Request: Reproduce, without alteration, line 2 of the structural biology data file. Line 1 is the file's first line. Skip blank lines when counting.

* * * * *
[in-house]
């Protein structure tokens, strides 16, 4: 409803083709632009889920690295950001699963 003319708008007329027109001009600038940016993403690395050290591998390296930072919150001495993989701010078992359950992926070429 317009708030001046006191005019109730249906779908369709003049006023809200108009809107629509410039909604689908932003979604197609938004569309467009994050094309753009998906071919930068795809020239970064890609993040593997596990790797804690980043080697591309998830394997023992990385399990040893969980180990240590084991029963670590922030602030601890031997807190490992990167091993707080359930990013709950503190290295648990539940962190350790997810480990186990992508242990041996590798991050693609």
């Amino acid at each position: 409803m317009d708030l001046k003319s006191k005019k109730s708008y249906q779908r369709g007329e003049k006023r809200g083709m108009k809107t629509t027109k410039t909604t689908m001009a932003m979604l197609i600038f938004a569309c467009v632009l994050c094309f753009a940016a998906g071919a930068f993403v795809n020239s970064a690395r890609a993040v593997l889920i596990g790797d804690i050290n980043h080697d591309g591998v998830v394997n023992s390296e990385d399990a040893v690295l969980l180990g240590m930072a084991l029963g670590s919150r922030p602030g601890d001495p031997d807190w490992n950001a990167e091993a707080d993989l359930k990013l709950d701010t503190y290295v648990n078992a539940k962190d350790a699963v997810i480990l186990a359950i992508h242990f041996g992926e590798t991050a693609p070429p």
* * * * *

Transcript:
């Protein structure tokens, strides 16, 4: 409803083709632009889920690295950001699963 003319708008007329027109001009600038940016993403690395050290591998390296930072919150001495993989701010078992359950992926070429 317009708030001046006191005019109730249906779908369709003049006023809200108009809107629509410039909604689908932003979604197609938004569309467009994050094309753009998906071919930068795809020239970064890609993040593997596990790797804690980043080697591309998830394997023992990385399990040893969980180990240590084991029963670590922030602030601890031997807190490992990167091993707080359930990013709950503190290295648990539940962190350790997810480990186990992508242990041996590798991050693609």